Once upon a time

Once upon a time there were men stuck in the trees like nails upside down or upside down, woodland creatures that hang down like singular fruits. Once upon a time there were young girls who walk in the red color with an elastic step, wise and orderly, bare legs, birds who chirp on a thread and watch the young women parading under them. Once upon a time, there were open beds that had just been abandoned, bicycles propped up against a wall, red butterflies stuck on a canvas. These beings, these objects, these plants, these insects seem to be waiting: some to fly away, others to descend, the third to be released, all assigned to this fundamental function, each for different reasons. They bear witness by their presence to what is not but must happen someday, as important for the salvation of men as what is. What they expect will not come but they revel in being there, straddling two dimensions of time. Sara Badr Schmidt’s canvases fall into the category of not yet: at home there is always a chair, a sofa, an armchair that are there, empty, available, invite us to ask ourselves, to sit down before leaving the room. room for others. The chair awaits the passer-by as the painting awaits the visitor who will revitalize himself in him. It invites rest, it is a welcoming absence, a step on a path that never ends. Even the tree offers its branches its trunk for those who hang from it, and the butterfly its outstretched wings to catch our eye.

This wait is not painful, it is calm. Sara Badr Schmidt takes a recapitulative approach to painting: she goes back in time, crosses the abstract, the figurative, tries collage, sprinkles her works with poems by Prévert, ironic or poetic phrases. This revisiting of styles is both fun and educational: Sara Badr Schmidt takes up again to better create in turn, to find her own path. It is a total will that it manifests, mixing shapes, colors, comments, materials, even the most trivial, the most unexpected like the oilcloth: writing and drawing exchange their prerogatives, contradict each other, reinforce each other, enhance one by the other. They sometimes sound like haiku, those short Japanese poems that elude meaning, reject explanation, are spoken without being summed up. This dialogue is devoid of aggression or hysteria. His paintings question without provoking, they invite the viewer with humor and delicacy, trust him. Once upon a time, art began again.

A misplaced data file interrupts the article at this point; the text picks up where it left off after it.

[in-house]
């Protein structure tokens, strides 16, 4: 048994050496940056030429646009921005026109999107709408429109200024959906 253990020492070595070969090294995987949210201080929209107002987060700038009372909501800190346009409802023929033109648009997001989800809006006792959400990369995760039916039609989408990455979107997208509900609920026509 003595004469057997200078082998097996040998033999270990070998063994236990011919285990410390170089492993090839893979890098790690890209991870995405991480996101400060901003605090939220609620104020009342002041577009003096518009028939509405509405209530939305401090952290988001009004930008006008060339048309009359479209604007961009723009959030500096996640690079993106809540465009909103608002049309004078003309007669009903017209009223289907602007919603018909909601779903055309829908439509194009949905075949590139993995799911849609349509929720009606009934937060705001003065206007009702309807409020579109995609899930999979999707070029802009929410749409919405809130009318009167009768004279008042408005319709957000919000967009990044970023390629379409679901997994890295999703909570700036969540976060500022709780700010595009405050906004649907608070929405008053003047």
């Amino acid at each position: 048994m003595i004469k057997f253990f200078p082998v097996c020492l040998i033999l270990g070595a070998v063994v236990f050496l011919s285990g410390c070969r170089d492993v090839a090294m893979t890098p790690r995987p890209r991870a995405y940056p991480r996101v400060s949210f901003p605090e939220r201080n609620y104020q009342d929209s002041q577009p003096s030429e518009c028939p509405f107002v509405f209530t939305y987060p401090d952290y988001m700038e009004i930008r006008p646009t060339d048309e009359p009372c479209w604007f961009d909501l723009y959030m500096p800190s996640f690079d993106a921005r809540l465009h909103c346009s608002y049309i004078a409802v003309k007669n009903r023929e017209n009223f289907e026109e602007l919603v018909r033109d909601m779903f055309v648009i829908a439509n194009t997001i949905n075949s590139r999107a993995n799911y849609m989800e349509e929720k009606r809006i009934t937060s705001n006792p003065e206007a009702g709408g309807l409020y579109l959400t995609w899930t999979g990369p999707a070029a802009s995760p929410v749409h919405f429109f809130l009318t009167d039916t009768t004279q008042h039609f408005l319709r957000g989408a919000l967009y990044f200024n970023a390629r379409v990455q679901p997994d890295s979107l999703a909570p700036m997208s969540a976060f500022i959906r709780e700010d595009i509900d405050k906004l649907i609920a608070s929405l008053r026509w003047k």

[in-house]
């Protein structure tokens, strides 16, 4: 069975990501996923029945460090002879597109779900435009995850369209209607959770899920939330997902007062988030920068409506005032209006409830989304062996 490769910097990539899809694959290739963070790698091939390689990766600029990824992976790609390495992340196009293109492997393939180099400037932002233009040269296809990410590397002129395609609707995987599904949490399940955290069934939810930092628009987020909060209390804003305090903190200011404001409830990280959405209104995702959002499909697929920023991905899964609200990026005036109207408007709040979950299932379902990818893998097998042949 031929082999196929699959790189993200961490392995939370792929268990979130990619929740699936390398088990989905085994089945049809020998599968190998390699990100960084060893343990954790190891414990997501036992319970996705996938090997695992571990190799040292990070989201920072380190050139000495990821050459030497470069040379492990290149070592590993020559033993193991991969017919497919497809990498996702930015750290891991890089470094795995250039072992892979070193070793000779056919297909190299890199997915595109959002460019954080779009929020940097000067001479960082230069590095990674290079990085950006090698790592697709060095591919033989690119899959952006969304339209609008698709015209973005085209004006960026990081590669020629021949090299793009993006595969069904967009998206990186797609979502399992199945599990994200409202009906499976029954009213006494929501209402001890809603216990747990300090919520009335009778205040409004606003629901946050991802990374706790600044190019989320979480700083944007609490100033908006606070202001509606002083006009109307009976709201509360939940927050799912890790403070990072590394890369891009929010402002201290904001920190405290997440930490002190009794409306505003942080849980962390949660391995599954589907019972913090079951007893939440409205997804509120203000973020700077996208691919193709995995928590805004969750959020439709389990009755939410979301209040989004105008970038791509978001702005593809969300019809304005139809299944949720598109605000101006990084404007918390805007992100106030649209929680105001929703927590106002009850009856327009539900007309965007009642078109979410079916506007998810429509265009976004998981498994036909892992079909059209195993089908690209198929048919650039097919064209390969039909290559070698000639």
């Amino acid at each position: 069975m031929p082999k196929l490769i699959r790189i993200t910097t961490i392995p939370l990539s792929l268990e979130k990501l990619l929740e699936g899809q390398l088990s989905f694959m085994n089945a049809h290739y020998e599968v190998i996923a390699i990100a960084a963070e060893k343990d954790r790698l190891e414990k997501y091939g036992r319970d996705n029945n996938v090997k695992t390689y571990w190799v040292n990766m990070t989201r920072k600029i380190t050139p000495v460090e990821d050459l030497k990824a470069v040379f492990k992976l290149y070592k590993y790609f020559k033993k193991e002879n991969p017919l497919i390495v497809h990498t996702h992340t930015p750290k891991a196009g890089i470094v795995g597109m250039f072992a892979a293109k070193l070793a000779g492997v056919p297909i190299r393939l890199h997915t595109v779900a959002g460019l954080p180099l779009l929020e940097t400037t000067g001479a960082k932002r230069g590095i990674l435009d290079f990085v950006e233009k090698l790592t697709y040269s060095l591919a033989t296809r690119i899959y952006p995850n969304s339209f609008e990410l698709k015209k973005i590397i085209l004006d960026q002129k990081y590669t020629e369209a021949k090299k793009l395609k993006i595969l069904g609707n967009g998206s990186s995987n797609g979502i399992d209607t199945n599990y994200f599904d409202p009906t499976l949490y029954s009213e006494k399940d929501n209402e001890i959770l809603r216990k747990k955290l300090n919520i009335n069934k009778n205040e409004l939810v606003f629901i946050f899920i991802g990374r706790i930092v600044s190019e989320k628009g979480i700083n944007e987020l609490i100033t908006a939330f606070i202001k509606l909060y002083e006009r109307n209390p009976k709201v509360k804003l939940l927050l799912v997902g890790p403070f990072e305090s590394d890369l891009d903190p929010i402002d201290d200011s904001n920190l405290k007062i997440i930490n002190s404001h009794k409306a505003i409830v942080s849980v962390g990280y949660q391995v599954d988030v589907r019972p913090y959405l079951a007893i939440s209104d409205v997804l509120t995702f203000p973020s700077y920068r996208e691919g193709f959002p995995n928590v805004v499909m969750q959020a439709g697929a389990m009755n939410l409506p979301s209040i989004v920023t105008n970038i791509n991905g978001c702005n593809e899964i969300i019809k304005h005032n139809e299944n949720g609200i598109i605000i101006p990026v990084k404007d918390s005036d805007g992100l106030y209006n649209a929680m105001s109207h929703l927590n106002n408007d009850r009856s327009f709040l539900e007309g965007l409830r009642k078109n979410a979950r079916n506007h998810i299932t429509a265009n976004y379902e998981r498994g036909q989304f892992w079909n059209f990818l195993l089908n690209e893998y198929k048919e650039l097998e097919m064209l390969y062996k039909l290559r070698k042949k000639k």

Once upon a time there was a morning unlike any other, an afternoon unlike any other, dedicated to the time of contemplation. The universe of Sara Badr Schmidt is mysterious, perhaps, but devoid of anguish. It is a mystery in full light, perhaps most disturbing, full of false evidence, of pseudo-simplicity. The symbols she deploys, the eyes, the bird, the peacock, the bicycle add a dreamlike but not dangerous dimension. The artist confesses. These confessions tell us nothing about her: she exhibits herself without admitting herself, sets up an enigmatic atmosphere where everyone can recognize themselves. Pastel or light colors show a naturally benevolent disposition towards life. Perhaps we find here an oriental influence, his interest in Buddhism. Her paintings are not made just to be looked at, but to be meditated on. There was once a work where there is nothing to understand, everything to feel.

Even seated, her figures seem to fly, land or take off, carried by an aerial imagination in an eternal present. They look like beings floating in the expectation of rebirth or metamorphosis. Sara Badr Schmidt fixes in her canvases this rare quality in painting and which makes all the charm: the serenity in the suspension.

Once upon a time there was a baby in his mother’s arms who cried out.

Once upon a time there was a born painter: Sara Badr Schmidt.

Pascal Bruckner, philosopher and writer, May 2008